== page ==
You see, what’s the point of saying that we have a PTR of 18 in primary schools when each class doesn’t actually have 18 students? It is very different when each class actually has 30 to 40 students – which is more than twice the PTR of 18. The amount of attention that the teacher can give to each student is thus much reduced.
But what is more glaring is that when you compare our class size of 30 to 40 with the other high-income countries, you will see that none of them have class sizes bigger than 30 (Chart 11).
The question we have to ask is, what effect does this have on our education system? What does it mean when we spend so low on primary and secondary education? How will that affect the progression of our students?
As such, when you compare our primary school students’ progression to secondary school, what is shocking is that Singapore actually has the lowest proportion of primary school students who actually progress onto secondary school (Chart 12)!
Chart 12: World Development Indicators
Does the fact that our students are not able to receive adequate attention from the teachers – because of the huge class sizes and the lack of financial investment – a key reason as to why this is so?
Not only that, there are other statistics which exposes the inequality of the Singapore’s education system.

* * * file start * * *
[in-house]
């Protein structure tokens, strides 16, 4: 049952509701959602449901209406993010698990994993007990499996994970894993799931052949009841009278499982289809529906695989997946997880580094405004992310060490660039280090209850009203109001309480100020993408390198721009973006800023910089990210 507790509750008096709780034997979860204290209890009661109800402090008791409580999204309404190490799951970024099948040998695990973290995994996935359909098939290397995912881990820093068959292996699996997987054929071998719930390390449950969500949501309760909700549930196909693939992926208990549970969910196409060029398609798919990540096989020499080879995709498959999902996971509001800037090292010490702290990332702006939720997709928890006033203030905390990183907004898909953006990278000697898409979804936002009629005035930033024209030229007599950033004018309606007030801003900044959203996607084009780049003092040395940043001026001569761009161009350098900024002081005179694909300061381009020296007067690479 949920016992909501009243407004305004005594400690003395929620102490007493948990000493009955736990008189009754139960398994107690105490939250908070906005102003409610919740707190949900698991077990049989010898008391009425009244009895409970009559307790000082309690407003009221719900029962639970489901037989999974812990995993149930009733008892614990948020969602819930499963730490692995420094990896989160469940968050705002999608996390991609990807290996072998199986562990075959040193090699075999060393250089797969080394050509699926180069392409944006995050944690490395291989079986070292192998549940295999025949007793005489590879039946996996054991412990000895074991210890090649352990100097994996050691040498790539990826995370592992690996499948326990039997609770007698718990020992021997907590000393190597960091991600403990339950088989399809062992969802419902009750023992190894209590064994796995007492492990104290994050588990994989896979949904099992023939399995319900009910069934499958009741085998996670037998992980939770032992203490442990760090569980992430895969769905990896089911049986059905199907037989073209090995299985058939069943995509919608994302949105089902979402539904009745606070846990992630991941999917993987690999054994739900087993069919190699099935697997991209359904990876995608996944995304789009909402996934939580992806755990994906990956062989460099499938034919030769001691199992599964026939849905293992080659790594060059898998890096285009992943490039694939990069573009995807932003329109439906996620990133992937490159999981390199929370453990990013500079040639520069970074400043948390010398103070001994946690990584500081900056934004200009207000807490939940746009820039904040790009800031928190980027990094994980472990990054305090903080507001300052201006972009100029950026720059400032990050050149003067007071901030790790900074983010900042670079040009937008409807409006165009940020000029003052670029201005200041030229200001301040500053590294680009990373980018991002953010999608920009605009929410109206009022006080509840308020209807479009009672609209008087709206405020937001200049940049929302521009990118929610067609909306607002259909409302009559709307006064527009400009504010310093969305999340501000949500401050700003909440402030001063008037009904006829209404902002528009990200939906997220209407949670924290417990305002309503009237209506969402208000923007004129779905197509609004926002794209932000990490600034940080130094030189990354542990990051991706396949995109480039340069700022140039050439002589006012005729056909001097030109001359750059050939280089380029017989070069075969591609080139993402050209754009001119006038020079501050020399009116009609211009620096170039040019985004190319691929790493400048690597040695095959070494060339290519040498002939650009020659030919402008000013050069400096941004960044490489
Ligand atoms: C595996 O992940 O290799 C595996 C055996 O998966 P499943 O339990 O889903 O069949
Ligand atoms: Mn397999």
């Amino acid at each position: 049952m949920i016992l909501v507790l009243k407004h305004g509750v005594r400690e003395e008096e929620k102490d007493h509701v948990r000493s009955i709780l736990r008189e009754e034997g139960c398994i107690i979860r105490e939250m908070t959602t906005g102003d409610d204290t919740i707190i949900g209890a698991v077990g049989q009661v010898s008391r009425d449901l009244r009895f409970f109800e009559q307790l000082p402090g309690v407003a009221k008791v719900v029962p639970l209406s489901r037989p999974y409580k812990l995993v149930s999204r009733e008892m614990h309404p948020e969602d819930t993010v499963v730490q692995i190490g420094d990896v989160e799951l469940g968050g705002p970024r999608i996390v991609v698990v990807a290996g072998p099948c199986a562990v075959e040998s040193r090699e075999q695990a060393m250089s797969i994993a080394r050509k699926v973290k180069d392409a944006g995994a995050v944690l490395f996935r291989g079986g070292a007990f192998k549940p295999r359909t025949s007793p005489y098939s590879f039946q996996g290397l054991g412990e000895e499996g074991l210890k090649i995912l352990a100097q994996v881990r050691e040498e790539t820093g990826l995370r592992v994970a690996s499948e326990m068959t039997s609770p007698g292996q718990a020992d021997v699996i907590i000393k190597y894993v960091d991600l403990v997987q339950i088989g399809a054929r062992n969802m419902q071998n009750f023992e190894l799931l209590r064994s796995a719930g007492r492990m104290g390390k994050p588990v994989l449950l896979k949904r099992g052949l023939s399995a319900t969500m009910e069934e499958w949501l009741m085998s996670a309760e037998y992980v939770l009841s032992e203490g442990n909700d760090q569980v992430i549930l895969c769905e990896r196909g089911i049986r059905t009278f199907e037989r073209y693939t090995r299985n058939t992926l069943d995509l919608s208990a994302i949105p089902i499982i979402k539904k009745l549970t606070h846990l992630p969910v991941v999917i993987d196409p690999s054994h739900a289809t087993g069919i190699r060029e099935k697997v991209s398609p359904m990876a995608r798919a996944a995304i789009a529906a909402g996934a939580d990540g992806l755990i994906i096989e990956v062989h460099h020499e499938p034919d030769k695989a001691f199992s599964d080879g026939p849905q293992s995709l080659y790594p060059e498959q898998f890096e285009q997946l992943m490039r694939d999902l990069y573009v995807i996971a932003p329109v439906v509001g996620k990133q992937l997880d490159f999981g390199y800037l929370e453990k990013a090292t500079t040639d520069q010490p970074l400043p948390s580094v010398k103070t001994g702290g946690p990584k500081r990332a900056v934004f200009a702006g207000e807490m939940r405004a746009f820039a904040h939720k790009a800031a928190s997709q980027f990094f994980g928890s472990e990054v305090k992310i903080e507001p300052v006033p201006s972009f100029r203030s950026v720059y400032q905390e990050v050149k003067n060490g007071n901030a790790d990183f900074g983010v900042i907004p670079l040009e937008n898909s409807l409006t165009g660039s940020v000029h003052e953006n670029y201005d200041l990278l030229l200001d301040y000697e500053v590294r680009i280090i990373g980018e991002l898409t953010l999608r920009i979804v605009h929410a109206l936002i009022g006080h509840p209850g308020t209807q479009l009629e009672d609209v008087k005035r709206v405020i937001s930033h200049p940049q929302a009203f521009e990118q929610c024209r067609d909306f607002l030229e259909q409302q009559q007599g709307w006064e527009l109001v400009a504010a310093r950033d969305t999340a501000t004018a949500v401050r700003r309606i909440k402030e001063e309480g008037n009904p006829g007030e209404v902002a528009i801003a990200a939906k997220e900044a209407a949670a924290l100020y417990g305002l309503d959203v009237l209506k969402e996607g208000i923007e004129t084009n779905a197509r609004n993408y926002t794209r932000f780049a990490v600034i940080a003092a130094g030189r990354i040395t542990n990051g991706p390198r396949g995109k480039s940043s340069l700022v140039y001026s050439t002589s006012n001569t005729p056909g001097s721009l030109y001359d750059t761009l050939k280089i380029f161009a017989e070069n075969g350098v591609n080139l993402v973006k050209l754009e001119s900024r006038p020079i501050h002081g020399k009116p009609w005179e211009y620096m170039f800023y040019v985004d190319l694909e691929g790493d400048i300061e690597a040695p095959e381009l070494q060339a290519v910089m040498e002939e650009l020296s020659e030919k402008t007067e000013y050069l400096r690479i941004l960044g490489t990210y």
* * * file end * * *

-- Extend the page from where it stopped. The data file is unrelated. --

When compared to the other high-income countries, the “advantaged schools (in Singapore) are more likely to have more or better resources” (Chart 13).
The advantaged schools are also more likely to have a higher proportion of teachers with university-level education. They are also more likely to have a higher quality of educational resources (Chart 14).
In fact, if we adjust the PISA reading performance for the socio-economic profile, you can see that the PISA score for Singapore would have the greatest improvement (Chart 15) – which shows that we probably have one of the highest inequalities.
Finally, when you look at the difference in standards between the schools, you would see that Singapore actually has one of the largest differences between the schools (Chart 16).